As Chinese investments reach the furthest corners of the globe, journalists around the world are taking serious notice.
Last week at the Asian Investigative Journalism Conference in Seoul, the interest in Chinese global business operations was underscored. A packed room of reporters gathered to hear tips from senior journalists from The Guardian, The New York Times and the South China Morning Post.
The journalists offered advice on tracking Chinese business in Africa, Europe and Southeast Asia. They gave insider knowledge about how to investigate Chinese businesses, and shared forensic tools and resources to help reporters follow the money.
Know Your Subject
Maria Abi-Habib of the New York Times uncovered the story behind the transfer of a Sri Lankan port to China under heavy pressure of debt. Before assigned to the story, Abi-Habib had never been to Sri Lanka and didn’t have any experience reporting on it. To investigate the deal between China and Sri Lanka, she “built a human database” of her own, beginning with studying thousands of pages of articles related to the issue, and taking particular advantage of Sri Lanka’s local media. While reading, Abi-Habib took down the names of those who may have been involved and asked for meetings with almost all of them, leading to key sources and documentary evidence. Here are her top tips to journalists:
Read extensively and exhaustively: Scour every single page of every single document to find little red flags; make good use of local media’s reporting.
Meet as many people as possible: You will be surprised by how many people know about one another in a small country like Sri Lanka.
Cultivate “small fish” sources: Mid-level officials and retired foreign officials are often good sources who have inside details and may lead you to even more valuable sources.
Lily Kuo of The Guardian specializes in China’s Belt and Road Projects (which include overland corridors and maritime shipping lanes) in Africa. She noted the importance of understanding the issues from the ground in order to rid the subject of of bias and generalizations.
Using her own experiences as examples, she summed up three approaches to covering the topic of China and Africa, which are also helpful when examining Chinese businesses abroad in general:
Look at the range of Chinese engagement. It’s not all about big companies but many small and private entrepreneurs, as well.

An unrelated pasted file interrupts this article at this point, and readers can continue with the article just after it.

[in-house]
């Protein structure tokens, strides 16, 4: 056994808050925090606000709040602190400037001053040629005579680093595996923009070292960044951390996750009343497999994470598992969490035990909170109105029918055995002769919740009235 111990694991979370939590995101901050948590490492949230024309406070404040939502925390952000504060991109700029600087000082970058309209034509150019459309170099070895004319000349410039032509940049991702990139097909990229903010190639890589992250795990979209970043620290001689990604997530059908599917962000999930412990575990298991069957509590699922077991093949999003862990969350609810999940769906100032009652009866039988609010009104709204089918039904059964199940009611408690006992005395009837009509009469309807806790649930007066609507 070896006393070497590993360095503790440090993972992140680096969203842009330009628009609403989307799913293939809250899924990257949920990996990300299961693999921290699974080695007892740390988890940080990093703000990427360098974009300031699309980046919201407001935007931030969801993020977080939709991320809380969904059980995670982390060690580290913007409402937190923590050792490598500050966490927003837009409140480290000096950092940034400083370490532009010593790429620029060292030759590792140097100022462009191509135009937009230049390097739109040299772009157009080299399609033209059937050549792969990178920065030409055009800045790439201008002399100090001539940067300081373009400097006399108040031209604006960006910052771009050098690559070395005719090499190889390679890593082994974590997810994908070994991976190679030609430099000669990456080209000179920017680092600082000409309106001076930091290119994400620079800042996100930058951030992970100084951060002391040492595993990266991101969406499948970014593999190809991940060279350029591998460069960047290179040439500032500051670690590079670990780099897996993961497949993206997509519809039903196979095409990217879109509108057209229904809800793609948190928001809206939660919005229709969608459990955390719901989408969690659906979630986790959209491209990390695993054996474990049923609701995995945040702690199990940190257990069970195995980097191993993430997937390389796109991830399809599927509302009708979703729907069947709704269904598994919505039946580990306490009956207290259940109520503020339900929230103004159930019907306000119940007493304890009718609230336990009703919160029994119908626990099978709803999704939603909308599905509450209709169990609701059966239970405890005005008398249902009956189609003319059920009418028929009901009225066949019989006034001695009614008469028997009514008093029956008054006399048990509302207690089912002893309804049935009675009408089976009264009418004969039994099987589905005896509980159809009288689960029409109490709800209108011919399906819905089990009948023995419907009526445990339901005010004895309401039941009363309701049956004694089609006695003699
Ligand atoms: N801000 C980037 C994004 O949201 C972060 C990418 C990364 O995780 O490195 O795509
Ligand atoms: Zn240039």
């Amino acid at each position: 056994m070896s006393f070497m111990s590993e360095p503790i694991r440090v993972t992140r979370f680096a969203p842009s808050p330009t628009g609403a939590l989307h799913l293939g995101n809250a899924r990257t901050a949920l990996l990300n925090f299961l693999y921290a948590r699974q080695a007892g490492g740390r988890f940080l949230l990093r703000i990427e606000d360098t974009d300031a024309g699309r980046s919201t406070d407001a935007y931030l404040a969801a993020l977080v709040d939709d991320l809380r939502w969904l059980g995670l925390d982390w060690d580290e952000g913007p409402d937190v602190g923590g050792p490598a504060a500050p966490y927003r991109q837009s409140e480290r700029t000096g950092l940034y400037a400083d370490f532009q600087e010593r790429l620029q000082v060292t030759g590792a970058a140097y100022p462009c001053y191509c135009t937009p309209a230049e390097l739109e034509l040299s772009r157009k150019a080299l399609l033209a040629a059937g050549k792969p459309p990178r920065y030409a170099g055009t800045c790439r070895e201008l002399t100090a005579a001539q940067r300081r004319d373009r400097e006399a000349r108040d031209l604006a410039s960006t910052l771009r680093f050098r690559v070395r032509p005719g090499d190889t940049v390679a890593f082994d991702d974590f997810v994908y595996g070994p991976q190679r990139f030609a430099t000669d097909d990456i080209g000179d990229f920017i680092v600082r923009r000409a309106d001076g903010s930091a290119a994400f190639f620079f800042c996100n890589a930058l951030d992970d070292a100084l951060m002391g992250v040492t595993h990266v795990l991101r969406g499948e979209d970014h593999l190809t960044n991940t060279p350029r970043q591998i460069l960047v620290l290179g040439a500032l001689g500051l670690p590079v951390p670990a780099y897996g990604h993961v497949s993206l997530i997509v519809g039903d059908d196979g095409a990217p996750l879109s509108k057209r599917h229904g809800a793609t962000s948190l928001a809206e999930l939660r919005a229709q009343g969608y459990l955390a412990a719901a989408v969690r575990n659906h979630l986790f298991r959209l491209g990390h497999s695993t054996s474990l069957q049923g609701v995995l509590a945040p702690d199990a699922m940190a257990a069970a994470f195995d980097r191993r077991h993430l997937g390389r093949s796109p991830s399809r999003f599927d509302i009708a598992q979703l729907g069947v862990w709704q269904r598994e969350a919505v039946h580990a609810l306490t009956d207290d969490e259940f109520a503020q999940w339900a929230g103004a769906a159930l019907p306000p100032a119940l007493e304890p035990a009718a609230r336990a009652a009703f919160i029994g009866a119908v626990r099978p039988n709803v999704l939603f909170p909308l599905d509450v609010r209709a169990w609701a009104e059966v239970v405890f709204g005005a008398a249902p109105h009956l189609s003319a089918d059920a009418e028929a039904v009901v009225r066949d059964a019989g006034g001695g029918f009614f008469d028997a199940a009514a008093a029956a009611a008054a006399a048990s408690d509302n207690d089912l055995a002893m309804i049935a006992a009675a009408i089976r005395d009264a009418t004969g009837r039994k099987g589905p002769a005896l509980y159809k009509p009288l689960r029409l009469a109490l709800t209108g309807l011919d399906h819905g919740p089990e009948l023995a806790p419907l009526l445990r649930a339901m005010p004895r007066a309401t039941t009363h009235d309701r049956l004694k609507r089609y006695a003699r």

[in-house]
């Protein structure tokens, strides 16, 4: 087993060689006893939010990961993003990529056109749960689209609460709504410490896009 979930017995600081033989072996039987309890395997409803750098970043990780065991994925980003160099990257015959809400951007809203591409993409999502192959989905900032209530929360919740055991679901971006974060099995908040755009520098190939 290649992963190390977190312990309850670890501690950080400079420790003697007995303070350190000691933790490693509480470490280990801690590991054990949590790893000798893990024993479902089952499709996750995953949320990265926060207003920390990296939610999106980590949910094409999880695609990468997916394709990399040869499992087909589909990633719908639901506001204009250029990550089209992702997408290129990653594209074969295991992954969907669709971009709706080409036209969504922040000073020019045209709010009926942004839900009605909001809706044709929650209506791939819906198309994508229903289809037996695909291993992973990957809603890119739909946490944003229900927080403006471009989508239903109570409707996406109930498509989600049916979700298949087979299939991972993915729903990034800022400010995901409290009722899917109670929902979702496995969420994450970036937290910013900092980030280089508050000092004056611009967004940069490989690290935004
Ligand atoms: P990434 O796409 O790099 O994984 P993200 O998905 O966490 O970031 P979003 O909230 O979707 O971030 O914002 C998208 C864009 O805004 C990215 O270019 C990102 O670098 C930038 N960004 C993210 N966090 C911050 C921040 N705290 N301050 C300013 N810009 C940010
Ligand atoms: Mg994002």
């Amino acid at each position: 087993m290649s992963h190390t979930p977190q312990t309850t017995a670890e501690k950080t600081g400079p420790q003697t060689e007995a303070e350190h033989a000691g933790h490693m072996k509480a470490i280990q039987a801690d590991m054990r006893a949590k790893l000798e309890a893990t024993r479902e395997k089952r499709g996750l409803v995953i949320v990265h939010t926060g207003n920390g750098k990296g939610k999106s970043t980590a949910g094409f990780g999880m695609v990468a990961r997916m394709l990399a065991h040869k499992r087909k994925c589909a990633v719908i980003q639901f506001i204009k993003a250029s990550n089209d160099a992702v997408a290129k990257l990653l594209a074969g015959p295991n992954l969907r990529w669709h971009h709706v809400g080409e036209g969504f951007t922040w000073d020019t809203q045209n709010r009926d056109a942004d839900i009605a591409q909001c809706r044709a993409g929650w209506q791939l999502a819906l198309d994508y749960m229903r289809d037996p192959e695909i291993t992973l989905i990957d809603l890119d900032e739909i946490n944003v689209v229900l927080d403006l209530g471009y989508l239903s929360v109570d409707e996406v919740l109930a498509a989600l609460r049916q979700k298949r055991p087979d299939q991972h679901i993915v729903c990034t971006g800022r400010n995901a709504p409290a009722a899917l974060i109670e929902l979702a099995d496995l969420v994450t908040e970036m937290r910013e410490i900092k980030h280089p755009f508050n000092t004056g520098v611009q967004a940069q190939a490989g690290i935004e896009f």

Realize that there are other levels of globalization as opposed to an entirely a top-down approach of the Chinese state as widely perceived by public.
Make sure to look at the ground-level impact on the locals. This is how you can find the most interesting stories which will help explain what Chinese investments or expansion mean to the countries involved.
Swiss-based journalist and media consultant Patrick Boehler gave an overview of the heated topic of Chinese investment and influence in Europe, and reminded the audience that journalists need to take their reporting global. For journalists who often find it difficult to trace or ask questions about Chinese investment projects, Boehler listed some of the frequent red flags to look out for.
The increasing amount of research by European Union think tanks and newsrooms on China have also made covering Chinese investments an easier task for journalists, and Boehler included a list of sources where journalists can find some of that research.
Use Open Sources
Karen Zhang from the South China Morning Post shared comprehensive public sources where journalists can find and trace Chinese businesses in mainland China and Hong Kong. Her tips include everything from the official databases of governments or public institutions and commercial websites as well as a wide range of Chinese social media and other sources, such as the Panama Papers.
When tracing the money and people behind a dubious business, one of the most frequent issues for foreign journalists may be deciphering Chinese names. Check out Zhang’s useful tips for verifying identities as well as the example of her discovery of the fugitive Malaysian businessman Jho Low’s companies in Hong Kong.
Siran Liang is Chinese editor at GIJN, where she oversees its Chinese website and daily feeds on Weibo, WeChat and Twitter. She has a master’s in journalism and media studies from the University of Hong Kong. Before joining GIJN, she interned for the Nepali Times, where she covered the country’s reconstruction after the 2015 earthquake, as well as the blockade by India during that time.